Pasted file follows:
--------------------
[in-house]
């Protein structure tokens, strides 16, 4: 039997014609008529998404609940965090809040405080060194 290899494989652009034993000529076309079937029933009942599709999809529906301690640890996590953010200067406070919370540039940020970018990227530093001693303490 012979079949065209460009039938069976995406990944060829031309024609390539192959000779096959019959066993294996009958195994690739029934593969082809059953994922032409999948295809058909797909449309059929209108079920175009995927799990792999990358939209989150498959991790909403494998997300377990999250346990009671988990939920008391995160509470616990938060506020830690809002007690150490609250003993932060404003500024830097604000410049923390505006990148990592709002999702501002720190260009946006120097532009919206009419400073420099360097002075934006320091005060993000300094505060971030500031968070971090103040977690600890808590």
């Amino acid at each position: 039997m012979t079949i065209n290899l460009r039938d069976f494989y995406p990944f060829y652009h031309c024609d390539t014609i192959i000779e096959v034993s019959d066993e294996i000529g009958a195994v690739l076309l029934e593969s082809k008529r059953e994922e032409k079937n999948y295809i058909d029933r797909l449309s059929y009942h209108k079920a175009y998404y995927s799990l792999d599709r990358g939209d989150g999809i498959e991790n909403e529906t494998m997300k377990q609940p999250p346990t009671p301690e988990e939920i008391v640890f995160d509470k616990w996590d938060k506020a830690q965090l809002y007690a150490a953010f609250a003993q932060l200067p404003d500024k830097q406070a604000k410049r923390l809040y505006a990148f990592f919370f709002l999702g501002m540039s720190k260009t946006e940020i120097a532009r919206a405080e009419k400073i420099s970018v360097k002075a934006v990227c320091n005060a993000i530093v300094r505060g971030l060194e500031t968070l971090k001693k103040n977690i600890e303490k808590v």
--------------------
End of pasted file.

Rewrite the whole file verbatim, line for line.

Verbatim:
[in-house]
């Protein structure tokens, strides 16, 4: 039997014609008529998404609940965090809040405080060194 290899494989652009034993000529076309079937029933009942599709999809529906301690640890996590953010200067406070919370540039940020970018990227530093001693303490 012979079949065209460009039938069976995406990944060829031309024609390539192959000779096959019959066993294996009958195994690739029934593969082809059953994922032409999948295809058909797909449309059929209108079920175009995927799990792999990358939209989150498959991790909403494998997300377990999250346990009671988990939920008391995160509470616990938060506020830690809002007690150490609250003993932060404003500024830097604000410049923390505006990148990592709002999702501002720190260009946006120097532009919206009419400073420099360097002075934006320091005060993000300094505060971030500031968070971090103040977690600890808590």
């Amino acid at each position: 039997m012979t079949i065209n290899l460009r039938d069976f494989y995406p990944f060829y652009h031309c024609d390539t014609i192959i000779e096959v034993s019959d066993e294996i000529g009958a195994v690739l076309l029934e593969s082809k008529r059953e994922e032409k079937n999948y295809i058909d029933r797909l449309s059929y009942h209108k079920a175009y998404y995927s799990l792999d599709r990358g939209d989150g999809i498959e991790n909403e529906t494998m997300k377990q609940p999250p346990t009671p301690e988990e939920i008391v640890f995160d509470k616990w996590d938060k506020a830690q965090l809002y007690a150490a953010f609250a003993q932060l200067p404003d500024k830097q406070a604000k410049r923390l809040y505006a990148f990592f919370f709002l999702g501002m540039s720190k260009t946006e940020i120097a532009r919206a405080e009419k400073i420099s970018v360097k002075a934006v990227c320091n005060a993000i530093v300094r505060g971030l060194e500031t968070l971090k001693k103040n977690i600890e303490k808590v």